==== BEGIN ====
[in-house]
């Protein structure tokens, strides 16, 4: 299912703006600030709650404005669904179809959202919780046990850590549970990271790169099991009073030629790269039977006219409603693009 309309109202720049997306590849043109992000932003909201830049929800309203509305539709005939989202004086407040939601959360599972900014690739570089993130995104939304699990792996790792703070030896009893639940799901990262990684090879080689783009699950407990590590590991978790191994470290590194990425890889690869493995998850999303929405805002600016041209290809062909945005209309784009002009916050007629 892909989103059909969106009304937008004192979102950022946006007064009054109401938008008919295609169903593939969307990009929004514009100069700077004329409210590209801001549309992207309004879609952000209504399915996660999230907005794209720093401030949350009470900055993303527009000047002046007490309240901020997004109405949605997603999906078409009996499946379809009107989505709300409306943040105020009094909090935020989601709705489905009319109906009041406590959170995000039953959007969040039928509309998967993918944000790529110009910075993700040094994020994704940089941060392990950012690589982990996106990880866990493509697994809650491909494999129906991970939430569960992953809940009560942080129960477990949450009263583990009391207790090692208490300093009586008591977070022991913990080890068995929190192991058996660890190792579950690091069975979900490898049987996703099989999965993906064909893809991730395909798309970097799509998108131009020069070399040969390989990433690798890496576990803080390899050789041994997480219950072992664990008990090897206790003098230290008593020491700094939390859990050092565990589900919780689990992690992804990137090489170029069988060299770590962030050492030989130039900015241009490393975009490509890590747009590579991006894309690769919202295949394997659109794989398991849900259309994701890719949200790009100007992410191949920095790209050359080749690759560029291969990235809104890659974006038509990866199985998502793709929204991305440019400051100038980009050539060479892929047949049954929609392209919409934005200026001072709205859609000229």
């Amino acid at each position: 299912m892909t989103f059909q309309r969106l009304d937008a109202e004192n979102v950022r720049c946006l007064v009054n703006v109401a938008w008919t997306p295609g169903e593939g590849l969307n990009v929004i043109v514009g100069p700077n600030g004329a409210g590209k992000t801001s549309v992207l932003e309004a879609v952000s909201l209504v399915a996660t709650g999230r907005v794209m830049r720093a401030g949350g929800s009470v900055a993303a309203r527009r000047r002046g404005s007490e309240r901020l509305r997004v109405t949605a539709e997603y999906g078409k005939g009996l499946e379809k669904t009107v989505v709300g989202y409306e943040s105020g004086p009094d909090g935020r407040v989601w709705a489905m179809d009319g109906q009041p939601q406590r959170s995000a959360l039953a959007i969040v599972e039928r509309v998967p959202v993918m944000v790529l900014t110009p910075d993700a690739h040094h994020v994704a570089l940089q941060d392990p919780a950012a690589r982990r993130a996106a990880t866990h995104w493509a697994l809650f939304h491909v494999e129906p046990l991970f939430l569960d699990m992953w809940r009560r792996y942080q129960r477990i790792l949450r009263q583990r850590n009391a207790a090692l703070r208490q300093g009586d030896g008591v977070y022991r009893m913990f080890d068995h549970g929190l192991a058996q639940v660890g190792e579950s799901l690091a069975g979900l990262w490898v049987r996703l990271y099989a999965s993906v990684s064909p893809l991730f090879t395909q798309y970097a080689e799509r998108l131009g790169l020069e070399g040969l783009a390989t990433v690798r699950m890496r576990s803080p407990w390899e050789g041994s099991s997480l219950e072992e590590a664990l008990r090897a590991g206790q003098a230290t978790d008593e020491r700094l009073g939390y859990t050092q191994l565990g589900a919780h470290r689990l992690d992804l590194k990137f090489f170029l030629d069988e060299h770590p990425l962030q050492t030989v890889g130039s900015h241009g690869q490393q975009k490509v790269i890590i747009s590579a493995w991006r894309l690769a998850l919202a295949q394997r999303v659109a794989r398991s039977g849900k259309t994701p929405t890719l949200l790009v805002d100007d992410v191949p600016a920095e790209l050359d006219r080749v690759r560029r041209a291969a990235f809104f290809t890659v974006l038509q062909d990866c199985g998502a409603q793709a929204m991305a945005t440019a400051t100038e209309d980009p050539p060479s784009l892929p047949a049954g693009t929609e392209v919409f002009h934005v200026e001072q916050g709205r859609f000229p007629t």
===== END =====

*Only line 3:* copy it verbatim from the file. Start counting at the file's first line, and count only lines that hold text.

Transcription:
């Amino acid at each position: 299912m892909t989103f059909q309309r969106l009304d937008a109202e004192n979102v950022r720049c946006l007064v009054n703006v109401a938008w008919t997306p295609g169903e593939g590849l969307n990009v929004i043109v514009g100069p700077n600030g004329a409210g590209k992000t801001s549309v992207l932003e309004a879609v952000s909201l209504v399915a996660t709650g999230r907005v794209m830049r720093a401030g949350g929800s009470v900055a993303a309203r527009r000047r002046g404005s007490e309240r901020l509305r997004v109405t949605a539709e997603y999906g078409k005939g009996l499946e379809k669904t009107v989505v709300g989202y409306e943040s105020g004086p009094d909090g935020r407040v989601w709705a489905m179809d009319g109906q009041p939601q406590r959170s995000a959360l039953a959007i969040v599972e039928r509309v998967p959202v993918m944000v790529l900014t110009p910075d993700a690739h040094h994020v994704a570089l940089q941060d392990p919780a950012a690589r982990r993130a996106a990880t866990h995104w493509a697994l809650f939304h491909v494999e129906p046990l991970f939430l569960d699990m992953w809940r009560r792996y942080q129960r477990i790792l949450r009263q583990r850590n009391a207790a090692l703070r208490q300093g009586d030896g008591v977070y022991r009893m913990f080890d068995h549970g929190l192991a058996q639940v660890g190792e579950s799901l690091a069975g979900l990262w490898v049987r996703l990271y099989a999965s993906v990684s064909p893809l991730f090879t395909q798309y970097a080689e799509r998108l131009g790169l020069e070399g040969l783009a390989t990433v690798r699950m890496r576990s803080p407990w390899e050789g041994s099991s997480l219950e072992e590590a664990l008990r090897a590991g206790q003098a230290t978790d008593e020491r700094l009073g939390y859990t050092q191994l565990g589900a919780h470290r689990l992690d992804l590194k990137f090489f170029l030629d069988e060299h770590p990425l962030q050492t030989v890889g130039s900015h241009g690869q490393q975009k490509v790269i890590i747009s590579a493995w991006r894309l690769a998850l919202a295949q394997r999303v659109a794989r398991s039977g849900k259309t994701p929405t890719l949200l790009v805002d100007d992410v191949p600016a920095e790209l050359d006219r080749v690759r560029r041209a291969a990235f809104f290809t890659v974006l038509q062909d990866c199985g998502a409603q793709a929204m991305a945005t440019a400051t100038e209309d980009p050539p060479s784009l892929p047949a049954g693009t929609e392209v919409f002009h934005v200026e001072q916050g709205r859609f000229p007629t």